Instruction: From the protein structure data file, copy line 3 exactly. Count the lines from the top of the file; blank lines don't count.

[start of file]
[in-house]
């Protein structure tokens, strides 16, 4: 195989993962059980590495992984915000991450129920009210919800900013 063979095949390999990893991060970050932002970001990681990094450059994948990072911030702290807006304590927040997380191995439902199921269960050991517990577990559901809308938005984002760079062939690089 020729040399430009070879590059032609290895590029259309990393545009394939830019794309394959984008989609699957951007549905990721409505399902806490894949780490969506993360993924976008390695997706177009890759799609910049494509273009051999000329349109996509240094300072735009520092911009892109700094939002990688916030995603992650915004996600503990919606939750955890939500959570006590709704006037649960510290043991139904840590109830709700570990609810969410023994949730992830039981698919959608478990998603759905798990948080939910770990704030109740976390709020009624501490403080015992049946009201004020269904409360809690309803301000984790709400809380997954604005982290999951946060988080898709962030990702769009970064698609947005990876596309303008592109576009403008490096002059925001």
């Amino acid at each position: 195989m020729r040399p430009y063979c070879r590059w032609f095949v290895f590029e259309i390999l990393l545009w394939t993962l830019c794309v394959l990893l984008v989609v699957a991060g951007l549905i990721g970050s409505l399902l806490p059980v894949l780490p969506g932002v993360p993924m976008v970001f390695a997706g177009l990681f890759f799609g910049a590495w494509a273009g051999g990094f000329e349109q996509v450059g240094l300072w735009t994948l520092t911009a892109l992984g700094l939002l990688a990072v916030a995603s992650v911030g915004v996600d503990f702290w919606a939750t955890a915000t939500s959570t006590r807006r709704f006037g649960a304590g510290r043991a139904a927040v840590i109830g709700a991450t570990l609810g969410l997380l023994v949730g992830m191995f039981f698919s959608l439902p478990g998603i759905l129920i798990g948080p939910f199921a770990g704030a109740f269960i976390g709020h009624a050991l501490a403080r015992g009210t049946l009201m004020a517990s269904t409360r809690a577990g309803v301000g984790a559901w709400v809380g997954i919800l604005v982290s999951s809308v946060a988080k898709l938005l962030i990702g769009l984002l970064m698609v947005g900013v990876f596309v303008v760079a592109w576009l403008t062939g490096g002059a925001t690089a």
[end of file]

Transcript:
């Amino acid at each position: 195989m020729r040399p430009y063979c070879r590059w032609f095949v290895f590029e259309i390999l990393l545009w394939t993962l830019c794309v394959l990893l984008v989609v699957a991060g951007l549905i990721g970050s409505l399902l806490p059980v894949l780490p969506g932002v993360p993924m976008v970001f390695a997706g177009l990681f890759f799609g910049a590495w494509a273009g051999g990094f000329e349109q996509v450059g240094l300072w735009t994948l520092t911009a892109l992984g700094l939002l990688a990072v916030a995603s992650v911030g915004v996600d503990f702290w919606a939750t955890a915000t939500s959570t006590r807006r709704f006037g649960a304590g510290r043991a139904a927040v840590i109830g709700a991450t570990l609810g969410l997380l023994v949730g992830m191995f039981f698919s959608l439902p478990g998603i759905l129920i798990g948080p939910f199921a770990g704030a109740f269960i976390g709020h009624a050991l501490a403080r015992g009210t049946l009201m004020a517990s269904t409360r809690a577990g309803v301000g984790a559901w709400v809380g997954i919800l604005v982290s999951s809308v946060a988080k898709l938005l962030i990702g769009l984002l970064m698609v947005g900013v990876f596309v303008v760079a592109w576009l403008t062939g490096g002059a925001t690089a």